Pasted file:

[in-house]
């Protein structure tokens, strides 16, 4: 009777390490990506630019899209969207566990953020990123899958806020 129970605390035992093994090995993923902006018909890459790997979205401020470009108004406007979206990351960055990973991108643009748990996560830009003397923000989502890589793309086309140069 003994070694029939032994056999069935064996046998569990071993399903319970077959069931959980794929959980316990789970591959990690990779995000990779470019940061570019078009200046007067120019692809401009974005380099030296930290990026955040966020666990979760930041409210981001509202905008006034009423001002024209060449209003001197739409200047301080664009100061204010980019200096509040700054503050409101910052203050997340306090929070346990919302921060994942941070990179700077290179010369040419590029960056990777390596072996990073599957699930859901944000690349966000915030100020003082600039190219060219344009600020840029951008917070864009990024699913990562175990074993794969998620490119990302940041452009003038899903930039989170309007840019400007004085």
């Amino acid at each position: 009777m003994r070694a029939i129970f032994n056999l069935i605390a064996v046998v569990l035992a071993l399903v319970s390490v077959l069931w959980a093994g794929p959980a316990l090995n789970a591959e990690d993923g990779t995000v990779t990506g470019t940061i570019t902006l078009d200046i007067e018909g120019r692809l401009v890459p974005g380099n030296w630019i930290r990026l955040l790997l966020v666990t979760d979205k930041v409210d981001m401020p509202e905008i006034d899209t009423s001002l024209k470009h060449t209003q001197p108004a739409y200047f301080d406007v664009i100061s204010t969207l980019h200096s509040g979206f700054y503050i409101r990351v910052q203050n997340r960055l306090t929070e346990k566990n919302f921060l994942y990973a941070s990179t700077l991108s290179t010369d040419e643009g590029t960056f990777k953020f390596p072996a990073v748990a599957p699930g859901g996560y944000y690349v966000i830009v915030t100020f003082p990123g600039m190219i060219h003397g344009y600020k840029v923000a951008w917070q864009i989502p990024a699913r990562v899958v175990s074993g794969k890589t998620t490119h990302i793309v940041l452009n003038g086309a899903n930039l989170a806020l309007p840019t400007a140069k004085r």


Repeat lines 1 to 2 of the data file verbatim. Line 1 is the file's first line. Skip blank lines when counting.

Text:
[in-house]
């Protein structure tokens, strides 16, 4: 009777390490990506630019899209969207566990953020990123899958806020 129970605390035992093994090995993923902006018909890459790997979205401020470009108004406007979206990351960055990973991108643009748990996560830009003397923000989502890589793309086309140069 003994070694029939032994056999069935064996046998569990071993399903319970077959069931959980794929959980316990789970591959990690990779995000990779470019940061570019078009200046007067120019692809401009974005380099030296930290990026955040966020666990979760930041409210981001509202905008006034009423001002024209060449209003001197739409200047301080664009100061204010980019200096509040700054503050409101910052203050997340306090929070346990919302921060994942941070990179700077290179010369040419590029960056990777390596072996990073599957699930859901944000690349966000915030100020003082600039190219060219344009600020840029951008917070864009990024699913990562175990074993794969998620490119990302940041452009003038899903930039989170309007840019400007004085």